Let me give you an example of what it is like when we don't tell people what they need to know. Let's say you went to your doctor friend for an exam, and you were checked out head to toe. At the end of the physical when the tests came back, the doctor gave you a clean bill of health. You left his office a happy camper.
Then six months later, you are feeling kind of dizzy. You even blackout a couple of times. You rush back to the office of your friend the doctor. You describe your symptoms and ask him what could possibly be wrong.
Your doctor friend then tells you that you have a brain tumor the size of a baseball and probably only have a couple weeks to live.
In anger and shock you ask him, "Why wasn't this found on the tests six months ago?" He tells you that it was.
Incredulously you ask him, "Then why didn't you warn me? I could have done something about it!" He calmly says, "I didn't want to upset you. I knew that the truth would make you uncomfortable."
Is this man a good doctor? Is he a real friend? No. This is just a selfish man who is more concerned with being "liked" and thought of as "someone who is fun to be around," as opposed to being someone who truly cares about another human being. Perhaps subconsciously you remain silent for the same reason. You don't want to rock the boat or make waves. But in the long run, keeping the peace by remaining silent can have devastating consequences for our loved ones whom we did not warn and rebuke.
Show your friends the error of their ways. Point out the "cancerous" sins that are in their lives. Why? Because possibly that person will repent and then be on the road to being made perfect in Jesus. Colossians 1:28 tells us, "Whom we preach, warning every man, and teaching every man in all wisdom; that we may present every man perfect in Christ Jesus."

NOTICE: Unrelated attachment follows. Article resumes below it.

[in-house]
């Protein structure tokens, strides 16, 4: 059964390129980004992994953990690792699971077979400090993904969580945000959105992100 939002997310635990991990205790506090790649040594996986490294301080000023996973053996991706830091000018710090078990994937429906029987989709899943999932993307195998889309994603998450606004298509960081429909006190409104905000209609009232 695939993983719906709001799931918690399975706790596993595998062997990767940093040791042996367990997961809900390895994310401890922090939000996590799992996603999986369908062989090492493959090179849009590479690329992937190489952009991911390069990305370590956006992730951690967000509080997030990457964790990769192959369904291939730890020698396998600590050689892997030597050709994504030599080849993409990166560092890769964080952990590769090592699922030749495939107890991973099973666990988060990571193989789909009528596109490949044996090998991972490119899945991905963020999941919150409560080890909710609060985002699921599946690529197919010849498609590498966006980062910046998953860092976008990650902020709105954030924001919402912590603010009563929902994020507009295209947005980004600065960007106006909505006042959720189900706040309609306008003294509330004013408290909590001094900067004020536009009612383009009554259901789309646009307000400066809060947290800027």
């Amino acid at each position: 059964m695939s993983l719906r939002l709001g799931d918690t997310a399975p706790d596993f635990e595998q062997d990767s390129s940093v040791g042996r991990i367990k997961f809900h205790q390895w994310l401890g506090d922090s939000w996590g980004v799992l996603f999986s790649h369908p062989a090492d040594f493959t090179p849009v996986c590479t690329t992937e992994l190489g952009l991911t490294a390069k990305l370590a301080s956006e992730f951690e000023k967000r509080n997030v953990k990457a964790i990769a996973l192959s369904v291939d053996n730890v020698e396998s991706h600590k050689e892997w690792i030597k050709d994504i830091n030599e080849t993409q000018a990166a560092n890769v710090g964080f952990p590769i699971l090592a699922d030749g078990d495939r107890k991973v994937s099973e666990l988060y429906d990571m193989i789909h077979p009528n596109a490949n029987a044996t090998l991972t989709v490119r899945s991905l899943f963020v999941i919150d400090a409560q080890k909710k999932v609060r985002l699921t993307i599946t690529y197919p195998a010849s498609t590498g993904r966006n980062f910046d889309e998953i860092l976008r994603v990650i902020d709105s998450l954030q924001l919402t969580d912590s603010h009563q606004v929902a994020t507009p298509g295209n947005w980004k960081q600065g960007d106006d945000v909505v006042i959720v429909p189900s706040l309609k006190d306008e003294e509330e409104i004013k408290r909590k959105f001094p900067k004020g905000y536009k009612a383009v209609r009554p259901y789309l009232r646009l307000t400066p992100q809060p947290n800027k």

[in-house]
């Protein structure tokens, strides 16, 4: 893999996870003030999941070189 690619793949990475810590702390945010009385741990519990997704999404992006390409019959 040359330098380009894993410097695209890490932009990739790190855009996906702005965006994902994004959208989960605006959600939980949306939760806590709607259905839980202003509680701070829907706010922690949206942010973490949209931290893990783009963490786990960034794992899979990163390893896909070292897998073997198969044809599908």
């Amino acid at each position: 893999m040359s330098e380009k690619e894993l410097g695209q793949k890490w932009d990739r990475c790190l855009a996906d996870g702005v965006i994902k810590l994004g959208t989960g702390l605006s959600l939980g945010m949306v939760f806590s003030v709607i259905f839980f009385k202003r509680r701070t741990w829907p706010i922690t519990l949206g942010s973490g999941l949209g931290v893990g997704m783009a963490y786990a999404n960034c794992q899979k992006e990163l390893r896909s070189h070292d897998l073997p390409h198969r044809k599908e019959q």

Cancer left unchecked will just continue to fester and grow until it brings death. Sins left unchecked will just continue to fester and grow until they bring eternal damnation. Silence is not always golden. "Open rebuke is better than secret love" (Proverbs 27:5).
When being this kind of friend, you may not win any popularity contests. Oftentimes, people do not appreciate being called a sinner. When you are bold enough to tell people the truth and call sin sin, expect that many people will become defensive or angry. They will accuse you of judging them. They will point out your past sins and ask you who do you think you are. You may even lose a friend or two. But personally I would rather have you mad at me now and see you in heaven later than to say nothing and watch you drift farther and farther away from God. This verse sums it up nicely: 1 Corinthians 4:14, "I write not these things to shame you, but as my beloved sons I warn you." Just as God chastens and rebukes those whom He loves, we should do the same. We need to warn our beloved friends when we see them breaking God's laws.
And who knows? There may be a person or two who eventually thank you for loving them enough to tell them the truth. Proverbs 28:23 reads, "He that rebuketh a man afterwards shall find more favour than he that flattereth with the tongue." Don't you remember a time when someone straightened you out and told you what you needed to hear instead of what you wanted to hear?
Ecclesiastes 7:5, "It is better to hear the rebuke of the wise, than for a man to hear the song of fools."